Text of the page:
The legality of accessories that people use to consume marijuana and other drugs remains controversial among the general public. After all, almost anything can be used as a makeshift tool for consumption. Why should you be punished for merely having drug paraphernalia in your possession?
Unfortunately, paraphernalia is unlawful at the federal level and in most U.S. states. It remains illegal in New Mexico, but the consequences have been lessened significantly. If you possess and use drug paraphernalia, t serves your interests to understand the law around it.
What is prohibited?
You may not use or “possess with intent to use” drug paraphernalia to grow, ingest, store or otherwise get drugs into the human body. The New Mexico statute also makes it unlawful to deliver or intend to deliver drug paraphernalia to other individuals.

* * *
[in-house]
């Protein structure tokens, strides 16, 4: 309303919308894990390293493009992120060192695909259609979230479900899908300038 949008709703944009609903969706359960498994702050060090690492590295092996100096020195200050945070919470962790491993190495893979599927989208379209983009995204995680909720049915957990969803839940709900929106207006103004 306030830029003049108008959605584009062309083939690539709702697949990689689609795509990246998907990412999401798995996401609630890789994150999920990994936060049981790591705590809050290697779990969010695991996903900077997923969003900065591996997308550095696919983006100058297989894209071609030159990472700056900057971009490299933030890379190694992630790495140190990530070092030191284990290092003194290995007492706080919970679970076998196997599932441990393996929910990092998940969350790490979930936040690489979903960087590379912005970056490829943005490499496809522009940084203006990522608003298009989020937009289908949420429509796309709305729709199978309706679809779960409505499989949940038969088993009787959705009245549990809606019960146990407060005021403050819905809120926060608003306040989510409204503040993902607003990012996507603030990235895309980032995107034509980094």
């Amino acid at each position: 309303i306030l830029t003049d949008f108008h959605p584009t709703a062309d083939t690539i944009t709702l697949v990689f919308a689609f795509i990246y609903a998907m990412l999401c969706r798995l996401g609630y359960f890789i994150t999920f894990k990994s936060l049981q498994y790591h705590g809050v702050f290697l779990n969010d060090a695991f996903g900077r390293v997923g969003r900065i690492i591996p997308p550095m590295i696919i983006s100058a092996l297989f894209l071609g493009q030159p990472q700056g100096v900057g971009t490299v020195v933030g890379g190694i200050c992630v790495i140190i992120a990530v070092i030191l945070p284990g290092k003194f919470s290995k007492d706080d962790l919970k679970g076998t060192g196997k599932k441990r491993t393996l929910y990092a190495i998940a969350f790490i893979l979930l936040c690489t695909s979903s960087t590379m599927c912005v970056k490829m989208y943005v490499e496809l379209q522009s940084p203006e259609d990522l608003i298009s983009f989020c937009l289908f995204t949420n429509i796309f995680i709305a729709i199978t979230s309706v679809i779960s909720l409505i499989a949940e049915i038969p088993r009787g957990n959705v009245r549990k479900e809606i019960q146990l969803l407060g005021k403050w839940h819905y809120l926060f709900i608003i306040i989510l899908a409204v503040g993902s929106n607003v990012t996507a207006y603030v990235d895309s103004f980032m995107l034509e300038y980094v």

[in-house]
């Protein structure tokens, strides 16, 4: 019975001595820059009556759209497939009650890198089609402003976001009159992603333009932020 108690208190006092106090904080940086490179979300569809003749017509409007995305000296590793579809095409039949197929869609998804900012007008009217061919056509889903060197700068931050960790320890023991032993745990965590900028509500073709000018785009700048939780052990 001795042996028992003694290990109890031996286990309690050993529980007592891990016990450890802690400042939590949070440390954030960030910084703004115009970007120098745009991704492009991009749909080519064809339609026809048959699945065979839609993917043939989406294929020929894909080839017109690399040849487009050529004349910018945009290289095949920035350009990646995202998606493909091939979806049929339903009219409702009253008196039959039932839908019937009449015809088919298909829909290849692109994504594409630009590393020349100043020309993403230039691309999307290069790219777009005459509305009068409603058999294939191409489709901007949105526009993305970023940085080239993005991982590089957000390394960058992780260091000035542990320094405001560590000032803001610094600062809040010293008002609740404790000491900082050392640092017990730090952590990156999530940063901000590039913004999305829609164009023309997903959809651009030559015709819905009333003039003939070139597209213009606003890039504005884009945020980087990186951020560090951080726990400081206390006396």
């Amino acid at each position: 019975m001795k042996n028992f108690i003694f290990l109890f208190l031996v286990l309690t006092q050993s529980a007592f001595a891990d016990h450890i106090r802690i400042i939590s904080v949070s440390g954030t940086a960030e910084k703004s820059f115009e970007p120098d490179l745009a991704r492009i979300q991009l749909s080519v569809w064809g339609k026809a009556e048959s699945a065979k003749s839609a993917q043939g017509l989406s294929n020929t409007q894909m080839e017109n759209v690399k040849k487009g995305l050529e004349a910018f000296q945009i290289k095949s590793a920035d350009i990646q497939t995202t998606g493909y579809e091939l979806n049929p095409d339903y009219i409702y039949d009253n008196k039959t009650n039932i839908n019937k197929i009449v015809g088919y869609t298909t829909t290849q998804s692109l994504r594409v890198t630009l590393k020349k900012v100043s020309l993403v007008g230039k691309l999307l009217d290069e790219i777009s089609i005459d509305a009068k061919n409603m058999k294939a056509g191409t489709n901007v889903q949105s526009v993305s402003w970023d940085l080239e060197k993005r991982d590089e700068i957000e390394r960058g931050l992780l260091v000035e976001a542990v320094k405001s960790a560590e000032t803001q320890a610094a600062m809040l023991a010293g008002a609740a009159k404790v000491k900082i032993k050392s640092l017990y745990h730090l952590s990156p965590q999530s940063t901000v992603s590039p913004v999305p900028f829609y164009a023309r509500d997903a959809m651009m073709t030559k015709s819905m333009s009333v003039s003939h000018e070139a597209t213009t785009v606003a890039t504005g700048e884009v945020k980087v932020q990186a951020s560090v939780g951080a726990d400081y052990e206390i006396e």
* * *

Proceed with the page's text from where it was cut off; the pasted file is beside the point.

New Mexico law lists no examples of items generally recognized as paraphernalia, but the Department of Justice offers some examples, such as:
- Cocaine freebase kits
- Rolling papers
- Pipes, bongs and water pipes
- Clips to hold joints and roaches
- Miniature spoons, primarily used for cocaine
You may also face paraphernalia charges for everyday items (such as baggies) if the authorities find drug residue on the item.
What are the penalties?
The potential penalties for a misdemeanor paraphernalia possession charge include a $50 fine. Further, if you are over 18 and transfer items considered paraphernalia to a minor, you could face a fourth-degree felony charge.
If you’re facing charges around drug paraphernalia, don’t fail to take them seriously. Having experienced guidance gives you a better chance of presenting a successful defense.